KANSAS CITY, Mo. — The legislative session winds down in Topeka, but lawmakers have a lot of business left on the agenda.
Katie Bernard, the Kansas City Star’s Topeka Correspondent, and Brad Cooper of the Sunflower State Journal join FOX4’s John Holt and Kansas City Star Editorial Board member Dave Helling on the latest episode of “4Star Politics” to talk about it being crunch time.
While lawmakers were able to pass a $20 billion budget, it doesn’t contain any funding for education for the next year. An education bill that tied funding to voucher measures barely made it through the House. It then died in the Senate earlier this week.
“The school bill was going to be interesting. My sense is right now is that they’re giving up on the school choice provisions that would offer basically a public subsidy for at-risk kids go to private schools. I’m not sure the votes are there, Cooper said.”
Helling said he believed that schools remain the biggest unfinished item that Kansas lawmakers must still address. The issue will face lawmakers when they return for the veto session.
“I certainly think that’s a big thing, but let’s not forget there’s a big tax bill out there too that has not been resolved.” Cooper said. “I think it’s been somewhat complicated because of federal tax law, which, when they passed the tax bill I don’t think a lot of people were talking about this little twist that allows businesses to not only take their PPP loans that were given out during the pandemic, but those are now tax free loans.”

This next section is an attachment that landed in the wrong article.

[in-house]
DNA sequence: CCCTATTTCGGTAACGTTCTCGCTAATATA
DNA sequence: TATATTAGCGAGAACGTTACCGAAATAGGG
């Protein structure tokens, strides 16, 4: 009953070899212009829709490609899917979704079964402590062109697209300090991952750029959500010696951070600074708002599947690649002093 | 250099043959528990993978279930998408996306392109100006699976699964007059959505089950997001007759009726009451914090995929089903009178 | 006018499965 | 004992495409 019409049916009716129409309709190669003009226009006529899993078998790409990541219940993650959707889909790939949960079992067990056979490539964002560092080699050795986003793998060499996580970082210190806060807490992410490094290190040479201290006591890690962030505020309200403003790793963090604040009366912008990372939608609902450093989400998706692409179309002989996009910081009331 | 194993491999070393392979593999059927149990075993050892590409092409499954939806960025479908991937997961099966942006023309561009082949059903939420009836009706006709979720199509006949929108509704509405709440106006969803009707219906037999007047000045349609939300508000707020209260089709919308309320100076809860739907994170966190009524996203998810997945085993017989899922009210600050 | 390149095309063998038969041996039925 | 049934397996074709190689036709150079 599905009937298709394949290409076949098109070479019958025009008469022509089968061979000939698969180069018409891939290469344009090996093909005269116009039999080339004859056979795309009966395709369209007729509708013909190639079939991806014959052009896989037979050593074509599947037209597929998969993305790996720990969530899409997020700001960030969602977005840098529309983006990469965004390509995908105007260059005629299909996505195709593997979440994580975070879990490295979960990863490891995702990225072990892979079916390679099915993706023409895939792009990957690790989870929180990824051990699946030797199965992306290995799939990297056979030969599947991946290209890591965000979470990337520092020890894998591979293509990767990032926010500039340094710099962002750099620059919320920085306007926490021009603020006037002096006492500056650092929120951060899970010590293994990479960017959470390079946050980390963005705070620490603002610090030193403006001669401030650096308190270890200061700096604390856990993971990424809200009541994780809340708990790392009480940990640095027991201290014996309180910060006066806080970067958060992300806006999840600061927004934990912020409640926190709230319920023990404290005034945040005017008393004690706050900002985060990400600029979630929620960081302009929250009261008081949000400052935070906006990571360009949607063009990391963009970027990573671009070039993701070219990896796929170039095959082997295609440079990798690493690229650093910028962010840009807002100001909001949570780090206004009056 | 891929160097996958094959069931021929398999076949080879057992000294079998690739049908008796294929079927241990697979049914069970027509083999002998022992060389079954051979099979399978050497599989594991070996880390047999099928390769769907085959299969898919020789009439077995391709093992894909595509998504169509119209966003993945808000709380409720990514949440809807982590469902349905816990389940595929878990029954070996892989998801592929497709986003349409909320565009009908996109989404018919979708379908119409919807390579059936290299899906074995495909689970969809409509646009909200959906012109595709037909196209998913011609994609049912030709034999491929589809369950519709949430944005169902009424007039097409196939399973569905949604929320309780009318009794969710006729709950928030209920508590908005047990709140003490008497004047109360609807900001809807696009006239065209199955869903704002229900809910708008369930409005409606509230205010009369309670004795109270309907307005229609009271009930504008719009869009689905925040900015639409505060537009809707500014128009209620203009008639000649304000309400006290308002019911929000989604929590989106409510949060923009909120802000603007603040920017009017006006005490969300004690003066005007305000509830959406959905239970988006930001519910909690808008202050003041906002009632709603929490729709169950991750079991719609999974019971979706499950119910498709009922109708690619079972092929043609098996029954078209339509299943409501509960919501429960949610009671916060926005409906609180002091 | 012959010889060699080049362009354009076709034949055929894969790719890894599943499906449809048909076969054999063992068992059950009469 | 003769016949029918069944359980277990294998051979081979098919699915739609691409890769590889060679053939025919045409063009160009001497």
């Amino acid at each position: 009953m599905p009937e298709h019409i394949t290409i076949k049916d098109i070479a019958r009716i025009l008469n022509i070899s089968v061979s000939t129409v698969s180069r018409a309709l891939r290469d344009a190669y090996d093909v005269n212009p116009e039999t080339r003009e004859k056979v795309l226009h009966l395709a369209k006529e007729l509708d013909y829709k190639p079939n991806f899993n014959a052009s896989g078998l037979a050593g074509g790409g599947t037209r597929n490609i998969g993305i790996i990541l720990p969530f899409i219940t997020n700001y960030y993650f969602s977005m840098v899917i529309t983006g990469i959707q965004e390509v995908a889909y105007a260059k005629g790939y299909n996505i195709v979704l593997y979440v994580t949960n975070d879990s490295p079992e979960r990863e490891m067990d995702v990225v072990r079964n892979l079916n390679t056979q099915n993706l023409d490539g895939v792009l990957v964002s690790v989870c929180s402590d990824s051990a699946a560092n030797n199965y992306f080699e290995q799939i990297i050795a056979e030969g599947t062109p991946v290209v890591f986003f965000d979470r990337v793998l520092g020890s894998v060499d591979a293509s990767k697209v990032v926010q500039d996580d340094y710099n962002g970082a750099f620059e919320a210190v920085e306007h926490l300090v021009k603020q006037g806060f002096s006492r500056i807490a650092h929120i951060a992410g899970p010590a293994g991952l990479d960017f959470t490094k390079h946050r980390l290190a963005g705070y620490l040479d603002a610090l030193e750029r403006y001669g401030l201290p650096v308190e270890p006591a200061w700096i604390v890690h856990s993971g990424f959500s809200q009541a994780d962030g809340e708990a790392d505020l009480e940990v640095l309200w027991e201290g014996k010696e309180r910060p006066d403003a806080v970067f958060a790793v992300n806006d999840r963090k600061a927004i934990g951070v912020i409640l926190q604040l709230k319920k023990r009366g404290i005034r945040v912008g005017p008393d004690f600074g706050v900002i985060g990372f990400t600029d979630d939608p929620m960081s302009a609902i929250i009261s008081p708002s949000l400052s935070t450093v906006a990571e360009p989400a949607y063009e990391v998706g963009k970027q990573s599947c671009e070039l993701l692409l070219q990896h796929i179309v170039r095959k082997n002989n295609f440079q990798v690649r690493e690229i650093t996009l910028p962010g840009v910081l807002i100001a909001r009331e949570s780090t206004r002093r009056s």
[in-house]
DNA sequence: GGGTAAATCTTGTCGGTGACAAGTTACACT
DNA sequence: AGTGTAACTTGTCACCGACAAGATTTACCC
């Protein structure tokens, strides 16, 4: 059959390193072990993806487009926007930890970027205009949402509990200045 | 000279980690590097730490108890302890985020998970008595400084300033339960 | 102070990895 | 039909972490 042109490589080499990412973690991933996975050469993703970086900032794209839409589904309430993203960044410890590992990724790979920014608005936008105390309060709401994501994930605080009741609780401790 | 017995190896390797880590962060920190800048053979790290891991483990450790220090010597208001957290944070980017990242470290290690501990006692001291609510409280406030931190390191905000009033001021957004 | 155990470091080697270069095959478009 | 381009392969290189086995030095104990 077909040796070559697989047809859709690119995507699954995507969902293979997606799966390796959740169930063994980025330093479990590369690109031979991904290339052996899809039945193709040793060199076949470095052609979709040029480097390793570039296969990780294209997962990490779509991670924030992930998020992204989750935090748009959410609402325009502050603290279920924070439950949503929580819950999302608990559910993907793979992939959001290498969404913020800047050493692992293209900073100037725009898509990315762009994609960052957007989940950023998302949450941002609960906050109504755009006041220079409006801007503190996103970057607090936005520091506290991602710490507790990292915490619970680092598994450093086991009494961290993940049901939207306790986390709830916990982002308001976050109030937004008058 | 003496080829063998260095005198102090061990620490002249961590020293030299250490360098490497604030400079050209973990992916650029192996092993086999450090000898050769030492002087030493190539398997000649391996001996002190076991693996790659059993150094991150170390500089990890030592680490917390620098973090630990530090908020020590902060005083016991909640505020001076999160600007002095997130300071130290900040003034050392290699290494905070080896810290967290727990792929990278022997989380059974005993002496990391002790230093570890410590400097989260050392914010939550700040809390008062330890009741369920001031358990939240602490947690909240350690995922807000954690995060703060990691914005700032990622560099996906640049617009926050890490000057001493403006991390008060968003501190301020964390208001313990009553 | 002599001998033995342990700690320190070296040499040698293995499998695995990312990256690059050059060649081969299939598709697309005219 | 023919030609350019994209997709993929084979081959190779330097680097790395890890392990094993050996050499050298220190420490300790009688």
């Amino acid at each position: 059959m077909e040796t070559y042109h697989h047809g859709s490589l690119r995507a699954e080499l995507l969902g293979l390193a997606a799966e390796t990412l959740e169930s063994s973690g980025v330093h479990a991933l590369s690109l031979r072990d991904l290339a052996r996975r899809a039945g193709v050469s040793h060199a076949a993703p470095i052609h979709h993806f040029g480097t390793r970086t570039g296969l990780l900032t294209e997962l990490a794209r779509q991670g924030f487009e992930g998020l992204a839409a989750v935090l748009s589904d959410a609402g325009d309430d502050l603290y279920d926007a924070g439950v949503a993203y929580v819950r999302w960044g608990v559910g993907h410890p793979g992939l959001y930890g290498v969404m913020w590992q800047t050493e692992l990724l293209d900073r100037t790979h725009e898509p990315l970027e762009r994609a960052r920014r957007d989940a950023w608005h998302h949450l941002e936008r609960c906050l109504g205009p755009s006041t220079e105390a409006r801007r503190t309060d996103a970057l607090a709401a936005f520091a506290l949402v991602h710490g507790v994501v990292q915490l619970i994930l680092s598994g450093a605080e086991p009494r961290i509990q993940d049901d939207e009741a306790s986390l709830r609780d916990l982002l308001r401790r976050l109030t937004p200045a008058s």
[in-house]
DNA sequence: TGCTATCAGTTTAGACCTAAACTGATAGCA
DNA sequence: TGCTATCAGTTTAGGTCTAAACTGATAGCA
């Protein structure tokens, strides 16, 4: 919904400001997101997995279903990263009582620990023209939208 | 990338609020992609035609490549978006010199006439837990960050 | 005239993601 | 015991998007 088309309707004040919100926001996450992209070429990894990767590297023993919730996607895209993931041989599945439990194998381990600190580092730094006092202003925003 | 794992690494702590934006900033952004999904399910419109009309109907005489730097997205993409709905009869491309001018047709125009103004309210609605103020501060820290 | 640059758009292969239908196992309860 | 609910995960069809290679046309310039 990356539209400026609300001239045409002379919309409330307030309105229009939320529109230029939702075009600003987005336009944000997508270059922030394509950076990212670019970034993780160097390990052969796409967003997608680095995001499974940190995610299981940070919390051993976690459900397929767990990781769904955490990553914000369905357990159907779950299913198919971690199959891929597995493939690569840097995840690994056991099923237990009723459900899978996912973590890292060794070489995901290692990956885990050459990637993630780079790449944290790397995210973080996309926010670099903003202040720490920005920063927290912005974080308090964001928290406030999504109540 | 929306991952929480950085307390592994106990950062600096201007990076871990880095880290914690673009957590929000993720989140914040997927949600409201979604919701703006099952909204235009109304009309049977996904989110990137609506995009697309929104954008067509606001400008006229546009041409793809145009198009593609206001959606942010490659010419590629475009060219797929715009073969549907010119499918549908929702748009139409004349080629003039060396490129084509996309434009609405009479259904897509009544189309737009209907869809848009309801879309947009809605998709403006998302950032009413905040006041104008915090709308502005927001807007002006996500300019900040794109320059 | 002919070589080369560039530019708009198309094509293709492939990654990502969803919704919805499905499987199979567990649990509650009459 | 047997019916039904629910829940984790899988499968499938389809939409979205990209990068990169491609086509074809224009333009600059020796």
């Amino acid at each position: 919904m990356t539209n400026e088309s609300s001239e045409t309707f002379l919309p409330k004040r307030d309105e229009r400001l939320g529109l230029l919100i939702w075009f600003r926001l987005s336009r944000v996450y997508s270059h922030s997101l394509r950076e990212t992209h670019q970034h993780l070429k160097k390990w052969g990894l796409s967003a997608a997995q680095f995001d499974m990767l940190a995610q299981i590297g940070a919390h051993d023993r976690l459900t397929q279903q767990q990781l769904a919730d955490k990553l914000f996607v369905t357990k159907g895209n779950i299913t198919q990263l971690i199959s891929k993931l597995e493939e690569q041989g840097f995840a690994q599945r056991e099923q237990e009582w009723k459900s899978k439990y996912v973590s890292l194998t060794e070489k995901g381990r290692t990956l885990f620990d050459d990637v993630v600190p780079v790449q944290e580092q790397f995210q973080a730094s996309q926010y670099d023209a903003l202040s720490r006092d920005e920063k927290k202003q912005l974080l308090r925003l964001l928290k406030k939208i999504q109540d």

Cooper estimates that the deductions mean the state will to take an additional hit of somewhere between $350 and $370 million.
“I did anyway sense this tension between the legislature and the Governor to still be very much played out and maybe the fruits of that will become more apparent,” Helling said.
The transgender sports bill was one that caused some conflict, but lawmakers were also able to compromise in other areas.
“Hopefully education measures, there have been clear conflict between the government in the legislature areas that we didn’t see much conflict, we actually thought, you know, some compromise come up or you know, in the rejiggering of the management law and the unemployment insurance overhaul bill, those were thought to conflict and actually, you know, we thought some pretty big compromises,” Bernard said.
Watch the full episode of 4Star Politics in the above video player.
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